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Thursday, November 15, 2007

Income Mobility and Inequality

A recent treasury report of some interest is blogged about by Mark Perry here and here.
(additional good links in the comments)

Bizzyblog also deals here:

(The study shows) beyond doubt that the U.S. remains a dynamic society marked by rapid and mostly upward income mobility. Much as they always have, Americans on the bottom rungs of the economic ladder continue to climb into the middle and sometimes upper classes in remarkably short periods of time.

The study is also valuable because it shows that income mobility remains little changed from what similar studies found in the 1970s and 1980s.

….. The political left and its media echoes are promoting the inequality story as a way to justify a huge tax increase. But inequality is only a problem if it reflects stagnant opportunity and a society stratified by more or less permanent income differences. That kind of society can breed class resentments and unrest. America isn’t remotely such a society, thanks in large part to the incentives that exist for risk-taking and wealth creation.

The impressive mobility and income statistics in the report collectively remind us of three points that Old Media and too many politicians want us to forget:

  • First, that those on the bottom rungs of the economic ladder typically don’t stay there very long, i.e., being irretrievably “stuck in poverty” is largely a myth.
  • Second, since the poor are not the same people from year to year, and since the poor who replace the ones who just moved up are either new workforce entrants or people who have fallen from greater heights, it’s likely that they too will make or remake their way up the economic ladder in a relatively short period of time.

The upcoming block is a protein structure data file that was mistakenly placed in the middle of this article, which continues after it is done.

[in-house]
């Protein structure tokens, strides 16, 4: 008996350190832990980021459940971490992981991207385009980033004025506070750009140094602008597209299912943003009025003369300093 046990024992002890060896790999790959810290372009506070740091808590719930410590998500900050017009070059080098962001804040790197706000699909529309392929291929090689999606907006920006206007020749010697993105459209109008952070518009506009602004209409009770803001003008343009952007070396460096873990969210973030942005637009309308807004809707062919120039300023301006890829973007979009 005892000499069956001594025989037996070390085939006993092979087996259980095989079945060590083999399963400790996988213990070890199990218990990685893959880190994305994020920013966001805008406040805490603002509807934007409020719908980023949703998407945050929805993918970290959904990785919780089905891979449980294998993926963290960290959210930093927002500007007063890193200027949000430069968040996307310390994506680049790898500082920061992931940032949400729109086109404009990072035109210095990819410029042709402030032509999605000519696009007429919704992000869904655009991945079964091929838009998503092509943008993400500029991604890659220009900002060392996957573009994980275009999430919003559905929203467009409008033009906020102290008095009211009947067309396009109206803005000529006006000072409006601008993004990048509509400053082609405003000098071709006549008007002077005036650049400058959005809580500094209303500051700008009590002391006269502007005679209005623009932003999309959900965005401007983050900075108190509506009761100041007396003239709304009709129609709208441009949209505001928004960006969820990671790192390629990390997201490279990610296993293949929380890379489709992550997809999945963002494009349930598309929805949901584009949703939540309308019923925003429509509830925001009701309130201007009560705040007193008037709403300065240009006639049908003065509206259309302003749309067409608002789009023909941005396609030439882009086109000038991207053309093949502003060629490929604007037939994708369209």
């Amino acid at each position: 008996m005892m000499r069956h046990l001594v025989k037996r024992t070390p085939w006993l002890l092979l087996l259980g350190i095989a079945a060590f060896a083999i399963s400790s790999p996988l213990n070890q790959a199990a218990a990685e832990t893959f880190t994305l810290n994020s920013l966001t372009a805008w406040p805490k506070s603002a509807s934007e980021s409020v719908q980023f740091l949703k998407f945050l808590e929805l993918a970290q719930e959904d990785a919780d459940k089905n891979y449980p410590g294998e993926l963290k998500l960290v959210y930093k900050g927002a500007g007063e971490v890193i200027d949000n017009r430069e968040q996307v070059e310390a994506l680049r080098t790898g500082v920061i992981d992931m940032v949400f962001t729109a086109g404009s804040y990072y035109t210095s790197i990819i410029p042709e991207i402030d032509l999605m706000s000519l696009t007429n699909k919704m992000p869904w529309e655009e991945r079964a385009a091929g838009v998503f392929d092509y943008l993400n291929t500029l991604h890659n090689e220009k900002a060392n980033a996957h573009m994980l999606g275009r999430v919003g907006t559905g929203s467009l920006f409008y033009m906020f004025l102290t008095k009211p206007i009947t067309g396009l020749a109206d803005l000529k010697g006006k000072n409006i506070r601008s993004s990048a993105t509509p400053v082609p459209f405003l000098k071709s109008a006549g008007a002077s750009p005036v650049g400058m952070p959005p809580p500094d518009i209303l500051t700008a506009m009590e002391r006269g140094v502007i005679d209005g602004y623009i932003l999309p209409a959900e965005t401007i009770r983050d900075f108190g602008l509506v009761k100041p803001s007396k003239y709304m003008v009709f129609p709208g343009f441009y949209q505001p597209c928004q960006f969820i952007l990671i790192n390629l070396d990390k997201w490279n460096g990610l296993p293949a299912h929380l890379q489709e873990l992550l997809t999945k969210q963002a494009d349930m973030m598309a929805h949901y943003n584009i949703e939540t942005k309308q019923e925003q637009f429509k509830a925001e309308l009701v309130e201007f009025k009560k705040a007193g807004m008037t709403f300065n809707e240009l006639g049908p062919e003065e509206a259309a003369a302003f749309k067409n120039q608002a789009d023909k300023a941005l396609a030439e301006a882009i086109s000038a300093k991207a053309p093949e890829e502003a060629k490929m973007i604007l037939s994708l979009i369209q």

• Third, the rich are also not the same people from year to year. To the extent that they still exist, high punitive tax rates single out different people each year, “rewarding” their newfound success with confiscatory tax bills.
Did I mention this?
The study is also valuable because it shows that income mobility remains little changed from what similar studies found in the 1970s and 1980s.

Will Franklin's take was also worthwhile:

When people talk about "inequality" today in the context of American politics, it often seems like people are using the same words but meaning vastly different things. As high school debate judges like to say, "it's like ships passing in the night."

We hear people talk about "the rich" and "the middle class" and "the poor" all the time, without any adequate definitions to guide us. The populists and class warfare hawks (like John Edwards) thrive on the fact that many people conceptualize "rich" and "poor" as fixed positions over time.

In the real world, those positions change with regularity. On the Forbes 400 list, for example, there are sources of wealth listed that did not even exist a decade or two ago. 270 of the 400 (67.5%) are classified as entirely self-made, while 74 (18.5%) inherited their fortunes. 56 (14%) inherited some of it, but made some of it on their own. The top of the Forbes 400 list is not populated exclusively by Rockefellers and Carnegies and other old wealth.

Similarly, people at the very bottom of wealth and income levels in America do not remain there forever, either.

Even more impressive is the increase in mean (rather than median) income of the lowest quintile (.pdf):


Appropriately, this 232.5% increase indicates that, while the median income of the lowest quintile almost doubled (the median part indicating widespread improvement), the impressive gains in the mean show that some in the lower quintile (like the ones who made it all the way to the top 1%) far outperformed others. Inequality in action.